Even in today's digital world, brochures are a still excellent marketing tool. They can be posted through customers doors, handed out to people in public, and left in a place of work. Brochures are physical, so they can be with the customer at all times, in contrast to digital, where the customer may only get a glimpse of the advertisement on the screen.
With this mind brochures are prone to wear & tear, so choosing what type paper to use for your brochure is essential. You need to ask yourself 'what do I want my brochure to do?'. Would a customer want to write on the handout, if so a matte finish may be best? Do you want to showcase products? Then a glossy finish may be a suitable option.
Whatever your business we have created a handy guide to help you choose 'what kind of paper to use for your brochure.'
There are different paper GSM (grams per square metre) you can choose from. Usually, the options can be split into two; Card Stock and Paper Stock. However, there are different densities of the thickness of the paper you can choose from to meet your requirements.
35 - 55 GSM This is the lightest range of paper. For example, newspapers and tracing paper. This paperweight is useful when you require lots of pages at a low cost that don't need to last long.
75 - 90 GSM This paperweight range is mainly used for your typical office paper. Usually, this paperweight not suitable for brochures.
90 - 120 GSM This range is mostly used for stationery, such as compliment slips and letterheads.
130 - 170 GSM This paperweight range is heavier. Therefore it is suitable for posters, flyers and leaflets.
170 - 200 GSM This is ideal for brochure printing.
250 - 300 GSM This type of paperweight is ideal for banners and direct mail campaigns.
300 - 400 GSM These type of heavier weighted GSM is perfect for high-quality printing. This thickness is ideal for business cards, postcards and more.
There are two different finishes you can choose from glossy or matt. Glossy finishes provide a smooth, shiny finish. Glossy finishes are perfect for brochures, especially if they lots of images. Also, glossy creates a more expensive finish. Glossy finished is usually shinier and have higher quality finished compared with matte finishes. They are often longer-lasting while the glossy coating seals in images which makes the images look sharper.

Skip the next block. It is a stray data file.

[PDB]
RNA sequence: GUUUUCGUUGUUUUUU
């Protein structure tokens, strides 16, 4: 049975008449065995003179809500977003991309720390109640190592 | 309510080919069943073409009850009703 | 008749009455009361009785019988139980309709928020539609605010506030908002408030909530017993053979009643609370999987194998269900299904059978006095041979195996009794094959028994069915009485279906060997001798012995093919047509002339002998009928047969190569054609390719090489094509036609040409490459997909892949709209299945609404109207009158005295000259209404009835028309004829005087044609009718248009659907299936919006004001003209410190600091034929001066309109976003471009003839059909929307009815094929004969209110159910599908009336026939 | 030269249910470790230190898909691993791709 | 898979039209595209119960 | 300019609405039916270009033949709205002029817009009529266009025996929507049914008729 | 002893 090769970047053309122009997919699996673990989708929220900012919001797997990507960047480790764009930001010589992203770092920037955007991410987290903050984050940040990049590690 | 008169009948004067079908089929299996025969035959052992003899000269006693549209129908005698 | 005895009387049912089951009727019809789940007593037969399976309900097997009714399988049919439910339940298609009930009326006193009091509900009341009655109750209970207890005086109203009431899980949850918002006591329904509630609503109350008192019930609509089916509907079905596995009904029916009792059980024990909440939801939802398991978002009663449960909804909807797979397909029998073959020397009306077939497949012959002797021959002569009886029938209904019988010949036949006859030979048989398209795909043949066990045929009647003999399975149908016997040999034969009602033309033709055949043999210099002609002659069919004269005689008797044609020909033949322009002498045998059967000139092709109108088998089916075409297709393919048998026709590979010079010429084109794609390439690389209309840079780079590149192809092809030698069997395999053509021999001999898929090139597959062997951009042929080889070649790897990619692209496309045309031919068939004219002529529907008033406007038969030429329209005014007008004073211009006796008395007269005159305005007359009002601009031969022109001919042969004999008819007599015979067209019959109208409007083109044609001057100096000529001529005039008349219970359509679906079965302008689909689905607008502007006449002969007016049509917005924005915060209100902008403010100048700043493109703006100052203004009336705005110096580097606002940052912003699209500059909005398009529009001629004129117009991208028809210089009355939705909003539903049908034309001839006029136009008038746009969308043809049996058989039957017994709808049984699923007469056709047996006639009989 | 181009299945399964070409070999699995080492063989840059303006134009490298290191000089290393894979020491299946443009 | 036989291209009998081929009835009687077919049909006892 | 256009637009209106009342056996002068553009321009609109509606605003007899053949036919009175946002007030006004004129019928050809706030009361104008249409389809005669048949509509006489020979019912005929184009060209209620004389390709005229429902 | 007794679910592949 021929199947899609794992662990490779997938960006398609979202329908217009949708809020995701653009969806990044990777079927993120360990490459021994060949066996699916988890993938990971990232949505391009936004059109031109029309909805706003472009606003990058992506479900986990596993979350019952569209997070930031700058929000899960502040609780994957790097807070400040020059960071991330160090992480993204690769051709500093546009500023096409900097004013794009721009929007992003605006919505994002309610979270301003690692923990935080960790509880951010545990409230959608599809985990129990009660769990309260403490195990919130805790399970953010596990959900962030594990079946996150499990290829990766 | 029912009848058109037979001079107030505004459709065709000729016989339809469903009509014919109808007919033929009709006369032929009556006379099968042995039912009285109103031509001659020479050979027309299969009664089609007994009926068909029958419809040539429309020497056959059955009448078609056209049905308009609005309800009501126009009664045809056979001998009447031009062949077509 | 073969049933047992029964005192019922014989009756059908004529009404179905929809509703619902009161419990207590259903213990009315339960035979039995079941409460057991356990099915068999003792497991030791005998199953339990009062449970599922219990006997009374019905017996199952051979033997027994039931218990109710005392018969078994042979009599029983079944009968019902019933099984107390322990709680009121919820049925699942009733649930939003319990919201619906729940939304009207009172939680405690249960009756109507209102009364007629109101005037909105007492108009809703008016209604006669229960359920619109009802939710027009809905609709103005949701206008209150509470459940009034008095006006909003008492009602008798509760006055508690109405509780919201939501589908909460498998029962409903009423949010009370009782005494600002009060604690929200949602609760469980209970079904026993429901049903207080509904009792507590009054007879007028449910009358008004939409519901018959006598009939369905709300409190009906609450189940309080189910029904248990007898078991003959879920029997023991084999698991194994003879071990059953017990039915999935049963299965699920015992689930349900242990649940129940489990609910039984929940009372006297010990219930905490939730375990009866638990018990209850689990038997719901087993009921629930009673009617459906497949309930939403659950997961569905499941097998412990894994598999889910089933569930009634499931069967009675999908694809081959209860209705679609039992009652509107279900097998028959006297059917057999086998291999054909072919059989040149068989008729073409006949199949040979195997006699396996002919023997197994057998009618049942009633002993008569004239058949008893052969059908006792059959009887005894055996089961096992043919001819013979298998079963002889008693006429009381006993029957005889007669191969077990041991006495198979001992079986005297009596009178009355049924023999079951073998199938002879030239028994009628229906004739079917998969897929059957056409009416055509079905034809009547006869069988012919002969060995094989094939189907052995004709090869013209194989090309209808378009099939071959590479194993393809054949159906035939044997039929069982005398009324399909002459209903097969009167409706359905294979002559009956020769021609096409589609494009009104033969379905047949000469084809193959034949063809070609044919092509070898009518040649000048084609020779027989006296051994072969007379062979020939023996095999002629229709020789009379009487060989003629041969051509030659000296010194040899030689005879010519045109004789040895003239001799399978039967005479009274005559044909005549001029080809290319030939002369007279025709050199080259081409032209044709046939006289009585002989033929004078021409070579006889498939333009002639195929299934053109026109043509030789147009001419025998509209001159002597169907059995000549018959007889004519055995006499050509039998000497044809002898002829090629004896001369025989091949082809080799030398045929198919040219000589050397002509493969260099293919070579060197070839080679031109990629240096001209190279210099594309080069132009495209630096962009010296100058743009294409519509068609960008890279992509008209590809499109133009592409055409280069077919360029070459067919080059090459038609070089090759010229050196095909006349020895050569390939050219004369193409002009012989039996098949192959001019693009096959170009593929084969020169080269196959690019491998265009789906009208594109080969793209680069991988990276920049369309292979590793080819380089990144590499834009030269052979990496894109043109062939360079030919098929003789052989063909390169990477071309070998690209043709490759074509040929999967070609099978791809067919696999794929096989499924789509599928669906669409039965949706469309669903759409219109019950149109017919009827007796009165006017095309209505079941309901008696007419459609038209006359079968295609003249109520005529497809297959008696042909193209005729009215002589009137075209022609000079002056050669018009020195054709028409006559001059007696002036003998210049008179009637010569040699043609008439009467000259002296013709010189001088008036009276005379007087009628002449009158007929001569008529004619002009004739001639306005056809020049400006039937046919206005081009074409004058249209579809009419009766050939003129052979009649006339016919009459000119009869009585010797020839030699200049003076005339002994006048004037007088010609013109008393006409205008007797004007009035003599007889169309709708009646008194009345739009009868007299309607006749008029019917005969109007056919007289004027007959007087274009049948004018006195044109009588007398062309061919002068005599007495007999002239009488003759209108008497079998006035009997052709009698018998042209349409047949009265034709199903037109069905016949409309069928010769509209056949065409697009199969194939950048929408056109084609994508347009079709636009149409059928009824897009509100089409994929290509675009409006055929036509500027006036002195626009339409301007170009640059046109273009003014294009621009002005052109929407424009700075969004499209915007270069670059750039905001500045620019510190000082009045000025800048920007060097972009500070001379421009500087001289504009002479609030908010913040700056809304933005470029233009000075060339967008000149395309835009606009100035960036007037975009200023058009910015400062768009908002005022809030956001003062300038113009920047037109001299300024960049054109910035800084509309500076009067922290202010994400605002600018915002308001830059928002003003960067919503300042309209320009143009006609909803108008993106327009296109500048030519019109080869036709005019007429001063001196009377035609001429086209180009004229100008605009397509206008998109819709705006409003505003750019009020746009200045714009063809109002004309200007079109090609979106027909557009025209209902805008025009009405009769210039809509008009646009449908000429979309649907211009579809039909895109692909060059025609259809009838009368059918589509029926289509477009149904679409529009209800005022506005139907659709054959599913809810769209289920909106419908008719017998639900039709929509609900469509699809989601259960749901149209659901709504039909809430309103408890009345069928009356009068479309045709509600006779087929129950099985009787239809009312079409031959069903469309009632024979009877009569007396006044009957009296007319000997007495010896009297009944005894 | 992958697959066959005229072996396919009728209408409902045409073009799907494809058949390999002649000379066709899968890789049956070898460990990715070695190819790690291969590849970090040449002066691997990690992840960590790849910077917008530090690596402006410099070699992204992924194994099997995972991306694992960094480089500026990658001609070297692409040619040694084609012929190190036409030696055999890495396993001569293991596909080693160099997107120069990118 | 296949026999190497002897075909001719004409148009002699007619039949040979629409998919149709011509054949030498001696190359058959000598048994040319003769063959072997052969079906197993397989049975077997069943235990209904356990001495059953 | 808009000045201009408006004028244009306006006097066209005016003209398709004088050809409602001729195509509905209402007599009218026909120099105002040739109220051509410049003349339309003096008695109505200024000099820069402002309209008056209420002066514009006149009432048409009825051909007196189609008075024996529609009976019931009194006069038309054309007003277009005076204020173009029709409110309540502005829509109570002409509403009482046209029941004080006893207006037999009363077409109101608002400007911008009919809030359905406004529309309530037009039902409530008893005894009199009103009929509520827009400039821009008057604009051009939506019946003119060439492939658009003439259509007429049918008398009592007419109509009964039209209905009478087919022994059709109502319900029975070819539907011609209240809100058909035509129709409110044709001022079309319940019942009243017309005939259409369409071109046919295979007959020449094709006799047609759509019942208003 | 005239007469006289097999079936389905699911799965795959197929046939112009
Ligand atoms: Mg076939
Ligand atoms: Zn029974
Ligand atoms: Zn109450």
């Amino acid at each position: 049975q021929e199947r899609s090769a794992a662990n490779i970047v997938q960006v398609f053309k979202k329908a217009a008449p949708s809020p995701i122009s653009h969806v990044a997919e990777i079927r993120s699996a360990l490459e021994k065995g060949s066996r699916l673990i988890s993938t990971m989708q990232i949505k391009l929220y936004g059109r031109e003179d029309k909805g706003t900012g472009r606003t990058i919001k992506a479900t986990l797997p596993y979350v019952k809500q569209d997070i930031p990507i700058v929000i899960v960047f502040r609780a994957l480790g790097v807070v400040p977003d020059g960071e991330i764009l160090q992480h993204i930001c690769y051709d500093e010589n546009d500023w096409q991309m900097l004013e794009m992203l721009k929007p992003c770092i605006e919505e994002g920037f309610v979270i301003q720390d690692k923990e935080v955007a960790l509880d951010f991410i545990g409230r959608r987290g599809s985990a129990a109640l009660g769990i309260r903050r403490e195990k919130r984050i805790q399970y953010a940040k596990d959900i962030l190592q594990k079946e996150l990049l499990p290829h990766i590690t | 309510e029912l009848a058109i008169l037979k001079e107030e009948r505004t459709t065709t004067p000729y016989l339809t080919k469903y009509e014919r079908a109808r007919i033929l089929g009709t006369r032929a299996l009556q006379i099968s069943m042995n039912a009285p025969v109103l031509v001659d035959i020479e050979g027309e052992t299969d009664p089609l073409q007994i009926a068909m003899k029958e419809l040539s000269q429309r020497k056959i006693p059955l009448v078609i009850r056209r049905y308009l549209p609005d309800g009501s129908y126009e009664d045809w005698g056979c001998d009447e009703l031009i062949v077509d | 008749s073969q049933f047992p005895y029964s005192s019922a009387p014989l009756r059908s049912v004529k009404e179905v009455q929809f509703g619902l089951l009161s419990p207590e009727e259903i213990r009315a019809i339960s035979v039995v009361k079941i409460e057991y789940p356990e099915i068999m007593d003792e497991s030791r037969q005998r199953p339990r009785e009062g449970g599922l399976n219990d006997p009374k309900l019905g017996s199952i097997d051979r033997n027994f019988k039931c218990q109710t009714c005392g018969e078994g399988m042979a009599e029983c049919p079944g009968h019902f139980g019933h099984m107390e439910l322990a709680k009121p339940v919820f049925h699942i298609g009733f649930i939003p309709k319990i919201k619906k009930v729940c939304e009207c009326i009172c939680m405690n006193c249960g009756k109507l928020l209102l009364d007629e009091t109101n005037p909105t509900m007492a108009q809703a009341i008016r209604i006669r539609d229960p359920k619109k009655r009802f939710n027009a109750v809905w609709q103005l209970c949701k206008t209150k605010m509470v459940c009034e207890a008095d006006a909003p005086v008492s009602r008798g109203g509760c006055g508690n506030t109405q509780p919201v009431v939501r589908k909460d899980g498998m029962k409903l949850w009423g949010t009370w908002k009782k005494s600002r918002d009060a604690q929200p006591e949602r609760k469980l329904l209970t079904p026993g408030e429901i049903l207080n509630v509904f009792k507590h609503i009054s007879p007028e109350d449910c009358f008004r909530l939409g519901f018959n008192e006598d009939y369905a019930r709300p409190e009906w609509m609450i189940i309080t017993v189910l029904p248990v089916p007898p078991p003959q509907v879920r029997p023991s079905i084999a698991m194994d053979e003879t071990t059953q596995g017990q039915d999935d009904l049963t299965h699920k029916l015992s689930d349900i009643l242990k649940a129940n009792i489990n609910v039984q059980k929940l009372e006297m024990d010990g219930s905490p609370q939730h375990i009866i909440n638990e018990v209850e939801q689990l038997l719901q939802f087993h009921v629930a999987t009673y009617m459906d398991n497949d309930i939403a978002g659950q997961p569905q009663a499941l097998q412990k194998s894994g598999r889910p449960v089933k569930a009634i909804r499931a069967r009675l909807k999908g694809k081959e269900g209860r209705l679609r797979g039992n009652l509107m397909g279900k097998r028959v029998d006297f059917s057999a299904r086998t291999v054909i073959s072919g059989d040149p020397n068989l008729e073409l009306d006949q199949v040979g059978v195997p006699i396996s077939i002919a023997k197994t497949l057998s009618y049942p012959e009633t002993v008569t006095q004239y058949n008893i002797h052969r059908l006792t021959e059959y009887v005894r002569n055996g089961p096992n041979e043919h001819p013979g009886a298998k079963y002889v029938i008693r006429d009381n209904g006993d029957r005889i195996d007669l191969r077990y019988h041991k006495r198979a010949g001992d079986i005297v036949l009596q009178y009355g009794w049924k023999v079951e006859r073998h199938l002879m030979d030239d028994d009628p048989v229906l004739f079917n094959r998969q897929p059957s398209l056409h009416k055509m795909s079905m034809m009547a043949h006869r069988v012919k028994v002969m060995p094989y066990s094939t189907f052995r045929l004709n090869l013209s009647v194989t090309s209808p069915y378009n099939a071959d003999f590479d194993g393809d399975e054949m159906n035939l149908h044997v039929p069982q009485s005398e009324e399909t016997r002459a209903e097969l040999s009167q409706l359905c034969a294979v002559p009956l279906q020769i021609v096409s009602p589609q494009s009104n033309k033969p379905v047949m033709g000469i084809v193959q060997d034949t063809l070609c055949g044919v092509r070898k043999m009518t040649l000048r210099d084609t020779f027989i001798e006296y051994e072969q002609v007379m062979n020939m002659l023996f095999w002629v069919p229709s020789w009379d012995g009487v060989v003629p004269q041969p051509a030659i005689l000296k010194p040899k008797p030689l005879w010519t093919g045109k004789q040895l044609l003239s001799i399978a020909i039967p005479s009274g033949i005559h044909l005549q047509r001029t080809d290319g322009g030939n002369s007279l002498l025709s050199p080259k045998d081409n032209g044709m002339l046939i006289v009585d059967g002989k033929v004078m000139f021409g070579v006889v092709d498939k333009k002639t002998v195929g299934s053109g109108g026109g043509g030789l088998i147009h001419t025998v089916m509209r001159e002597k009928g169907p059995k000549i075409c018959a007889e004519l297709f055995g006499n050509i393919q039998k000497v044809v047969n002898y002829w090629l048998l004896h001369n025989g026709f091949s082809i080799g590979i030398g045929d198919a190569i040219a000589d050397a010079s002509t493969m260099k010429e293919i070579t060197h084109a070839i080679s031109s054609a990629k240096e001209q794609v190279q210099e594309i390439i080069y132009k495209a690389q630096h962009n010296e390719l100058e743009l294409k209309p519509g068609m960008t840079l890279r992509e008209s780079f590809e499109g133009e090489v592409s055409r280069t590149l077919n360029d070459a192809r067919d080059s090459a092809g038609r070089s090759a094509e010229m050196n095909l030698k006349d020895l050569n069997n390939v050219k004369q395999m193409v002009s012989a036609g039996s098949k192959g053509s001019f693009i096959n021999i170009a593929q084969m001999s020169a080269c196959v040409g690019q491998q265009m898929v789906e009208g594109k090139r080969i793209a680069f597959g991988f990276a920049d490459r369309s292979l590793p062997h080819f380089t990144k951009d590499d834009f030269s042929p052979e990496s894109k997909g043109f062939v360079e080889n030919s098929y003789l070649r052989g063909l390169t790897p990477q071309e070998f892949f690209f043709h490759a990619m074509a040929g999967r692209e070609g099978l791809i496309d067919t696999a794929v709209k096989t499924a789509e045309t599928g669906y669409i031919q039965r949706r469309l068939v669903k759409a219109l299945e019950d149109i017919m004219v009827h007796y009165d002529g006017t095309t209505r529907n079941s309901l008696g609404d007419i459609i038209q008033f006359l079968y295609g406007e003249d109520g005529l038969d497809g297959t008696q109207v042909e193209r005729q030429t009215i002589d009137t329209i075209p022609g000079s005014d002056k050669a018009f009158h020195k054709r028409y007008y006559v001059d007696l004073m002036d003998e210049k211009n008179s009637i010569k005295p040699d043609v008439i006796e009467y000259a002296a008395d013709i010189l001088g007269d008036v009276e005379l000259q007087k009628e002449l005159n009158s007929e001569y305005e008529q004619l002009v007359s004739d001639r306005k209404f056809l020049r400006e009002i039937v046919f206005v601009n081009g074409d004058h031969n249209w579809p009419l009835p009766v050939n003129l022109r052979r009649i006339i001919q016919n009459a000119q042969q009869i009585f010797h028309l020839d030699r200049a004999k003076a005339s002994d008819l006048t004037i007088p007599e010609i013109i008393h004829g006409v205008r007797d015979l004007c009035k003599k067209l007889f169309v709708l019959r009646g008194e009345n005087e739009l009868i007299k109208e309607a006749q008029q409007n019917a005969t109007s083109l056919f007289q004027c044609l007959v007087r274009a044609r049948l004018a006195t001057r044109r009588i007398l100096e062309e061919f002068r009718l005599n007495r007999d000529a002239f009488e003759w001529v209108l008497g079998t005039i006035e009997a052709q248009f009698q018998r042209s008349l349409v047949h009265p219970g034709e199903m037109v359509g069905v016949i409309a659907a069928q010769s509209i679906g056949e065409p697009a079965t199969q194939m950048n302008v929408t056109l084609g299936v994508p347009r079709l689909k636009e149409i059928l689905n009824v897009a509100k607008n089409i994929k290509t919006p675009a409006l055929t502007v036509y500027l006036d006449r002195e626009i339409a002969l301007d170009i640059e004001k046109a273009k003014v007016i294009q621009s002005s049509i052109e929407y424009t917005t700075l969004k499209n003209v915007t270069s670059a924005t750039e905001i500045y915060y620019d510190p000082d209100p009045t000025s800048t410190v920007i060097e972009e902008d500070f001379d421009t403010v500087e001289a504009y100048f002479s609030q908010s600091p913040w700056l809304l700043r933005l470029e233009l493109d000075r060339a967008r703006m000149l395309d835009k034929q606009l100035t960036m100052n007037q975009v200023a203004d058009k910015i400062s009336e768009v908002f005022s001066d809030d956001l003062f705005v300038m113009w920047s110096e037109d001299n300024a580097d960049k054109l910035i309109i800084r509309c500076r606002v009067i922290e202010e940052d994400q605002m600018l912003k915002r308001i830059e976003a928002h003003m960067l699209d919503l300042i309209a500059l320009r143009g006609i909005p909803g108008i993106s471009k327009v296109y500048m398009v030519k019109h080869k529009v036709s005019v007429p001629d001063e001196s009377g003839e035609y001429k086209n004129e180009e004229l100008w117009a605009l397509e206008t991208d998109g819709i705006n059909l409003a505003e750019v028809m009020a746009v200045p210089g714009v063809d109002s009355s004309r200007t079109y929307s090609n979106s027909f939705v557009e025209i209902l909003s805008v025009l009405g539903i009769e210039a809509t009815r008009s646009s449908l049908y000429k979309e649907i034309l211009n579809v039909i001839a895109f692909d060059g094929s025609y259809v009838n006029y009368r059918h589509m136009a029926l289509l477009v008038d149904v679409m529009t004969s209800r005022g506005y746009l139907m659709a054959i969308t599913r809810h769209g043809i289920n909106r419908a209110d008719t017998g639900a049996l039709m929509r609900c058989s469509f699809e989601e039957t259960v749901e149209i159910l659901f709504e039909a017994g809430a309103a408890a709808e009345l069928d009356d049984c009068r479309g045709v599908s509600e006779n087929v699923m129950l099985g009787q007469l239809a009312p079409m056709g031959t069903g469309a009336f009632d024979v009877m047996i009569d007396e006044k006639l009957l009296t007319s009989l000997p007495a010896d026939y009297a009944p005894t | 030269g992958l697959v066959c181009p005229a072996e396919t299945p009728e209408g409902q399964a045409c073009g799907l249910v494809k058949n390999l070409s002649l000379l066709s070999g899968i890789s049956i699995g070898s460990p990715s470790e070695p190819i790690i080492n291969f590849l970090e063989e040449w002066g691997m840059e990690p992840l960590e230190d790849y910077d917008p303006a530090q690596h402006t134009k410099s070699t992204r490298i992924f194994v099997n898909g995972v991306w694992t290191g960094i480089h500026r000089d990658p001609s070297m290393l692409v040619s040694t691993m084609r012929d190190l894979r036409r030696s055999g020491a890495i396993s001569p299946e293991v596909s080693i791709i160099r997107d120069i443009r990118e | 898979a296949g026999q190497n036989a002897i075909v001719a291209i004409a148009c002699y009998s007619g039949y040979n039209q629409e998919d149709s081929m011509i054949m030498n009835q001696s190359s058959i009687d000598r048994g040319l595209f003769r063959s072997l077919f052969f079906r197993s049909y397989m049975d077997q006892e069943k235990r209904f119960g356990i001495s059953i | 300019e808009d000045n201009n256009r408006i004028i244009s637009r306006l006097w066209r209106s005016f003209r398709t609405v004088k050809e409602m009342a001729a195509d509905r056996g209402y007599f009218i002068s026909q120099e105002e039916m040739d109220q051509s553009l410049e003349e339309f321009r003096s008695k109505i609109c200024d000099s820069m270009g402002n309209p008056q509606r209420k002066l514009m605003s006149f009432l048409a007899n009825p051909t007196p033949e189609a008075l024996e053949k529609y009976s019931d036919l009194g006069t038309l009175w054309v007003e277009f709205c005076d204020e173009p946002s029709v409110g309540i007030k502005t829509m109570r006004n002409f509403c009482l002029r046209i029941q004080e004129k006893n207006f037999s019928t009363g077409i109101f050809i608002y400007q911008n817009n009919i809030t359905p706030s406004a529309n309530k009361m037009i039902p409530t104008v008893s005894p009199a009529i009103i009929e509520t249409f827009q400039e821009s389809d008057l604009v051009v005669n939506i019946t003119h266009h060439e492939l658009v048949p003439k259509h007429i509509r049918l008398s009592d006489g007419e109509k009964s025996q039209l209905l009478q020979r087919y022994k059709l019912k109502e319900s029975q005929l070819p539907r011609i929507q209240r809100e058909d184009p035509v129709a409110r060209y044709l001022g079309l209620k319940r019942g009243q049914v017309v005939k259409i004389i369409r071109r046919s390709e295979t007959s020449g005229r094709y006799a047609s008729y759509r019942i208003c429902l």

In contrast to Gloss is Matte. Matte paper is also coated, however, without the shiny gloss finish. Therefore it provides an untreated finish but still protects the brochure. Usually, a matte finish is suitable for brochures with lots of text, and non-coating prevents smudges and fingerprints. The matte finish creates less glare making images appear softer.
Choosing your colour depends on several things. For example, your business logo could influence the colour of your brochure, or colour could be used to match the launch of a new product range. Furthermore, specific colours can be used to grab the customers attention. Take, for example, the colour red; red is a dominant, eye-catching colour which can be used to draw attention to the brochure. Whatever the colour brochure you go for make sure it compliments your business.
Brochures come in a variety of sizes. However, there are usually four standard brochures sizes. These are:
Letter: 8.5 x 11 (inches)
Legal: 8.5 x 14 (inches)
Tabloid: 11 x 17 (inches)
Custom: 11 x 25.5 (inches)
The different sizes gives you plenty of scope to choose the ideal brochure size you want use for your design.
Depending on your business, there are plenty of options to consider when creating your brochure. Selecting your paperweight is your first step and is probably the most important. The paperweight you choose needs to durable enough to the job you want it to do. Furthermore the finish your brochure is essential as you want it to portray your products or service in the best possible way. Finally, you will need to decide what colour and size you want your brochure to do it.